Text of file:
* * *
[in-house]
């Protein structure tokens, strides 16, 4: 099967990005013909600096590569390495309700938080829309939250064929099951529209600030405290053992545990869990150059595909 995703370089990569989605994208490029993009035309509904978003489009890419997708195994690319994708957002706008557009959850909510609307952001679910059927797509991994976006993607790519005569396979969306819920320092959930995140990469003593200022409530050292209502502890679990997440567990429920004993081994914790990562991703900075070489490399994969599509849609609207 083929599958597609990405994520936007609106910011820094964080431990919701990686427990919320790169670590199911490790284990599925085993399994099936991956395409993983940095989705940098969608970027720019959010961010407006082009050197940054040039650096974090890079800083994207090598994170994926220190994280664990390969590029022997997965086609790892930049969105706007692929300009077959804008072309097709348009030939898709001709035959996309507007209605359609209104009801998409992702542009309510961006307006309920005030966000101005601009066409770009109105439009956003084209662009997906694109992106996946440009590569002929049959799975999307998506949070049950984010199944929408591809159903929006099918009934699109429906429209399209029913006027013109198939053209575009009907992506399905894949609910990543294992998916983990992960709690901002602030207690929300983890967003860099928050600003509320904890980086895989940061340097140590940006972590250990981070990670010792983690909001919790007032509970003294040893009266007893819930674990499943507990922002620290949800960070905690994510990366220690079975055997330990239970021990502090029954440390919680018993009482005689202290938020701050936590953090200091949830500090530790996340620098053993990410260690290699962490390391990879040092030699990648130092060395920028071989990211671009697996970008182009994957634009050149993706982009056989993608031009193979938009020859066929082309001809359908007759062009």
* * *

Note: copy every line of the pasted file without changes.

[in-house]
């Protein structure tokens, strides 16, 4: 099967990005013909600096590569390495309700938080829309939250064929099951529209600030405290053992545990869990150059595909 995703370089990569989605994208490029993009035309509904978003489009890419997708195994690319994708957002706008557009959850909510609307952001679910059927797509991994976006993607790519005569396979969306819920320092959930995140990469003593200022409530050292209502502890679990997440567990429920004993081994914790990562991703900075070489490399994969599509849609609207 083929599958597609990405994520936007609106910011820094964080431990919701990686427990919320790169670590199911490790284990599925085993399994099936991956395409993983940095989705940098969608970027720019959010961010407006082009050197940054040039650096974090890079800083994207090598994170994926220190994280664990390969590029022997997965086609790892930049969105706007692929300009077959804008072309097709348009030939898709001709035959996309507007209605359609209104009801998409992702542009309510961006307006309920005030966000101005601009066409770009109105439009956003084209662009997906694109992106996946440009590569002929049959799975999307998506949070049950984010199944929408591809159903929006099918009934699109429906429209399209029913006027013109198939053209575009009907992506399905894949609910990543294992998916983990992960709690901002602030207690929300983890967003860099928050600003509320904890980086895989940061340097140590940006972590250990981070990670010792983690909001919790007032509970003294040893009266007893819930674990499943507990922002620290949800960070905690994510990366220690079975055997330990239970021990502090029954440390919680018993009482005689202290938020701050936590953090200091949830500090530790996340620098053993990410260690290699962490390391990879040092030699990648130092060395920028071989990211671009697996970008182009994957634009050149993706982009056989993608031009193979938009020859066929082309001809359908007759062009």